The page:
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Destination: Australia

Island Frolic, Family Style

In Dunk Island's water world in the Great Barrier Reef: big fish, bigger fun

March 02, 1997|JOANNE CLEAVER | Cleaver is a freelance writer based in Wilmette, Ill

DUNK ISLAND, Australia — Rain forested Dunk Island was just two miles across the impossibly blue water. We'd already flown 22 hours over the Pacific to Australia; two hours more by plane from Sydney to Cairns, on the coast of Queensland; then two more hours south by bumpy minivan to get to a point called Mission Beach on the continent's eastern shore.

But how were we going to manage this last leg?

The beach ribboning the shore was more like the brochures than the brochures--sand sparkling, waves gently breaking over our toes. The tropical air wrapped us like a terry-cloth robe fresh from the dryer. Our three daughters held their sundresses around their knees and skipped through the water.

The only thing missing was a dock.

Eventually the water taxi responsible for getting us to Dunk Island chugged into view. When it had drifted close to shore, a young man popped out of the rear door and--while my husband, Mark, and I watched incredulously--helped two middle-age women climb down into thigh-high water. As they waded ashore, he tossed their suitcases to another young salt, who dumped them into a cart and hauled them onto dry land.

We looked at each other and scrambled back to our own luggage--sitting under a palm tree by the nondescript office of Dowd's, the water transport company--to grab our swimsuits.

We changed into swimsuits in Dowd's bathroom and waded out to the stern, where we climbed aboard via pull-down steps. Shortly thereafter, we were walloping across the waves as our captain tried to beat the daily rainstorm that was bearing down on the coast.

Getting around Australia was turning out to be as interesting as getting to Australia.

Our Big Adventure had been a year in the making. It takes that long to coordinate the redemption of 350,000 frequent-flier miles with the school schedules of three children and the work schedules of two parents. But we were determined to make this trek while our three daughters, Samantha, 14, Stephanie, 11, and Elizabeth, 6, were old enough to take a trip halfway around the world (from our home in suburban Chicago) and yet young enough to enjoy traveling with doddering ancients like their parents.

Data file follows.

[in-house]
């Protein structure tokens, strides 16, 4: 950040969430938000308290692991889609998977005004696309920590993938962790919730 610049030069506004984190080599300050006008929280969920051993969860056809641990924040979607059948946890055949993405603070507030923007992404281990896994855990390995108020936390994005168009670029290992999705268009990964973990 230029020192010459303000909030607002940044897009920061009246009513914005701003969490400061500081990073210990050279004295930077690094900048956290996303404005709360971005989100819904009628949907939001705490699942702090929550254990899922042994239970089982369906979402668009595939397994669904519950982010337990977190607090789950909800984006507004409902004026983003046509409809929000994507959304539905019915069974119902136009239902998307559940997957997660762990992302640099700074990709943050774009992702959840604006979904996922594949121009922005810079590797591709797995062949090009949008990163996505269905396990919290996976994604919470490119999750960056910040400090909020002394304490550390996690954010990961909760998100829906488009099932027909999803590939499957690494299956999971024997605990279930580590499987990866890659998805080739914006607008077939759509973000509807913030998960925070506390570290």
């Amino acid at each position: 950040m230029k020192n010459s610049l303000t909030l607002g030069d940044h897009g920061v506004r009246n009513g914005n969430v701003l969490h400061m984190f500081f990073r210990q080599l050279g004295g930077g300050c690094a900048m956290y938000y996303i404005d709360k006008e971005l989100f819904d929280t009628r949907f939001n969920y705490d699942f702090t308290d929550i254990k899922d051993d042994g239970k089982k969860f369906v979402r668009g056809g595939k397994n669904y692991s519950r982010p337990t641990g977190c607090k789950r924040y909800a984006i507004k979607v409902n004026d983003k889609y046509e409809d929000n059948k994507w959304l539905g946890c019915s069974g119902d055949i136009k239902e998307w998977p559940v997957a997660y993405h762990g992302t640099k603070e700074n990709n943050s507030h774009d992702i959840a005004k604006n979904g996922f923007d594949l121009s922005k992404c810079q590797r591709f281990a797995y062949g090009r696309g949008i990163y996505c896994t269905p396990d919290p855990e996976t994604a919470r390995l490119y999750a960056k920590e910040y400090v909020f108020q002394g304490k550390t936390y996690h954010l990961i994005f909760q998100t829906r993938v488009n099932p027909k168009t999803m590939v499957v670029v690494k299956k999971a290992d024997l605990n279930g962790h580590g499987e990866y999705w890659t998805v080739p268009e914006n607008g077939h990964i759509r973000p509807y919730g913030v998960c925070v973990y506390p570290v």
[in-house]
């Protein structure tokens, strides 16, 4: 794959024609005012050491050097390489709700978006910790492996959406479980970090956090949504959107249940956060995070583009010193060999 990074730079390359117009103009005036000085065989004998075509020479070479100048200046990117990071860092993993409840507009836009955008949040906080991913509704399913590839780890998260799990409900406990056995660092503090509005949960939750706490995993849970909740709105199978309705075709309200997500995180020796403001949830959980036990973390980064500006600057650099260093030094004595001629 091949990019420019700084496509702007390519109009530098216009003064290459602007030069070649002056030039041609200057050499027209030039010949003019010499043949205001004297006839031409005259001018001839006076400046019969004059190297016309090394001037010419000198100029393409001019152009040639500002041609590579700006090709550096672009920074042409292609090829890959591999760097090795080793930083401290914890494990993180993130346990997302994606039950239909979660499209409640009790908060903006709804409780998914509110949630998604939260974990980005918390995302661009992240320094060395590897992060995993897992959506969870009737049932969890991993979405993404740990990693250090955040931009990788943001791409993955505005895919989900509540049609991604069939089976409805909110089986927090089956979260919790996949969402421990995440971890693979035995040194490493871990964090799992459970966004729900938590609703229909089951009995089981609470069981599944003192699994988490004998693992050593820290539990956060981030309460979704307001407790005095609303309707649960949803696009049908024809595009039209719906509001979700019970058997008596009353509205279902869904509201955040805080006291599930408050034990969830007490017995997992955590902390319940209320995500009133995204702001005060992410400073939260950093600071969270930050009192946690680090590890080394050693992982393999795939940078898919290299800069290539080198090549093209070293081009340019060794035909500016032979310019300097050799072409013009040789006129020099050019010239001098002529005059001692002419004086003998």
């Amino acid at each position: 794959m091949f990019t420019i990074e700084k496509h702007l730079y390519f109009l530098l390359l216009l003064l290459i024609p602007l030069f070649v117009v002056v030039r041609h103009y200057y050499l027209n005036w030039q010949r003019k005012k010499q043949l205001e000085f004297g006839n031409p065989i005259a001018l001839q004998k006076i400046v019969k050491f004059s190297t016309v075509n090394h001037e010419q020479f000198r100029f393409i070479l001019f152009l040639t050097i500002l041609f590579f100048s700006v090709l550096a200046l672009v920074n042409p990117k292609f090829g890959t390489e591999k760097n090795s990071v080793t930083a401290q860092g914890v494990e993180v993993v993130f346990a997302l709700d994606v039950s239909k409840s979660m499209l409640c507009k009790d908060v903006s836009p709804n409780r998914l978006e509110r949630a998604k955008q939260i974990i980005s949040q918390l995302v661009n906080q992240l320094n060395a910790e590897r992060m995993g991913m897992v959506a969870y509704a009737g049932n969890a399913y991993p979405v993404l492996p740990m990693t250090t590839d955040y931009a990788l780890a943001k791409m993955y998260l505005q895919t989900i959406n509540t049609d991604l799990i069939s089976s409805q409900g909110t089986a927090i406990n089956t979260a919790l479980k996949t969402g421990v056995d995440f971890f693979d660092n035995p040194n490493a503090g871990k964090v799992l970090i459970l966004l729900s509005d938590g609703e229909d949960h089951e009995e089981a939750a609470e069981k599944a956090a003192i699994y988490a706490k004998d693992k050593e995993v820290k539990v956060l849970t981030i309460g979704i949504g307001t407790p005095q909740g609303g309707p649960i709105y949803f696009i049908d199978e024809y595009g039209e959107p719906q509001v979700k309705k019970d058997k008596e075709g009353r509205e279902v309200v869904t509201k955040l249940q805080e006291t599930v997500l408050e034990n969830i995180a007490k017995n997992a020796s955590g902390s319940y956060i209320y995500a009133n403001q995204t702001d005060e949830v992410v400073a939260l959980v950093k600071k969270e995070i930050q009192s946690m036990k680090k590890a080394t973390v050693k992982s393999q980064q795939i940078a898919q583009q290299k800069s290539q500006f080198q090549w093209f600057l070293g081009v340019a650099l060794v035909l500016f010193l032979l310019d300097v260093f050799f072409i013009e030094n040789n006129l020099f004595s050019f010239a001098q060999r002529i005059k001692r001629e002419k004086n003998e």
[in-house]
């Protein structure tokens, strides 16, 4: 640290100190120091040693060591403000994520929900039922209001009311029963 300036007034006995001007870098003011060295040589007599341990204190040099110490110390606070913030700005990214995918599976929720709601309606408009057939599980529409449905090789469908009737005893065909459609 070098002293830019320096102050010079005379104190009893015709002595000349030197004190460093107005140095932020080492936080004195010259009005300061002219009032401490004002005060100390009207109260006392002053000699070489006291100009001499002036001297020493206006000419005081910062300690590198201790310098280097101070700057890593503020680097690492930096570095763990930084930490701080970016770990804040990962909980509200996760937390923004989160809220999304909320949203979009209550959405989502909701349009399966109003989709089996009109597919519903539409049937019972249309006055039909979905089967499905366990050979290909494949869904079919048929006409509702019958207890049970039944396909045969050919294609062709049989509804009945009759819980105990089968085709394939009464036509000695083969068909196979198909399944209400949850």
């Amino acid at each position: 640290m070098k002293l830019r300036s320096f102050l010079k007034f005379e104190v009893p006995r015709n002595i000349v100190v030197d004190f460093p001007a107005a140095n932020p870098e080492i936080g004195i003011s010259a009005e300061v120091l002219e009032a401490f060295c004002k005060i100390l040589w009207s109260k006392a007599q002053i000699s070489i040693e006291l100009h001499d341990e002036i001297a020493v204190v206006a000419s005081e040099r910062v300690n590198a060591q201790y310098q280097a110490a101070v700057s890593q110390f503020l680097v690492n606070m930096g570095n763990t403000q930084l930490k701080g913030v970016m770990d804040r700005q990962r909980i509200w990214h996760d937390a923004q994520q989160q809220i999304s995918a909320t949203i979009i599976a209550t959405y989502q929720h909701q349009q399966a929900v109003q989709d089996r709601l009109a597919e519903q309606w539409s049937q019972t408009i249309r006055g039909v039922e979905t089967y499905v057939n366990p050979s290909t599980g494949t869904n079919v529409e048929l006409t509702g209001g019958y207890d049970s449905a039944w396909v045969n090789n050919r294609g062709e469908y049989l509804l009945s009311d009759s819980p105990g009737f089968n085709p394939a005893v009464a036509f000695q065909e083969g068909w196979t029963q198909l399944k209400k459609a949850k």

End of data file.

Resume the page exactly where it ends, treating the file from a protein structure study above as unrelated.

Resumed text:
By the time we neared Dunk Island, we'd already taken full advantage of Australia's kid-cute activities. In Melbourne, we held koalas, petted kangaroos (and recoiled in horror at the dried 'roo jerky offered at souvenir shops), visited a historic jail ("haunted" by the ghosts of famous criminals from Australia's frontier days) and witnessed the daily commute of fairy penguins as they came ashore on Philip Island. In Sydney, we'd seen museum exhibits on aboriginal culture and walked the plank at a replica of Capt. Cook's ship at the National Maritime Museum.

Sydney, in particular, received the ultimate teen stamp of approval from Sam. "I want to come back," she declared, glancing at the rest of us. "By myself."

As we discovered from our baptism-by-immersion at the hands of Dowd's, you don't bring a family to Dunk Island Resort in the Great Barrier Reef and expect to stay dry. From our watery introduction to the moment we reluctantly waded ashore back onto the mainland six days later, we were immersed in water and water activities, from reef snorkeling to floating in the three-level cascade pool shaded by mango trees and coconut palms.

Not that there aren't other things to do on Dunk Island. The resort, which accommodates about 350, has plenty of land-based activities: tennis, golf, movies, live entertainment, horseback riding, eating at the resort's four restaurants and hiking up a rain forest-tunneled trail to the top of 890-foot Mt. Kootaloo to view miles of cliff-studded Queensland shoreline.

Dunk is one of the chain of Great Barrier Reef islands that stretches 1,000 miles along Australia's northeast coast. It's part of a necklace of barely submerged coral cliffs and cays, or islands, some barely an acre big, that supports spectacular sea life. Resorts occupy some of the islands; many are national parks. Some resorts are for singles; some super-exclusive with prices to match; and some are so big that they're small towns.

We chose Dunk Island on the recommendation of friends who'd lived in Australia and because of its family-friendly reputation. We weren't disappointed. After we had waded ashore and hiked to the white stucco cottages set among palm trees and spiky palmettos, the cheerful staff welcomed us, engaged our daughters in small talk, and had plenty of patience helping us choose and get to all our activities.


For $500 per day for all of us, we had access to the entire island and most activities (horseback riding was extra), a kids' program, breakfast, dinner and two adjoining rooms. (Note to parents of adolescent girls: When you're changing clothes several times a day after water sports, you need two bathrooms.)

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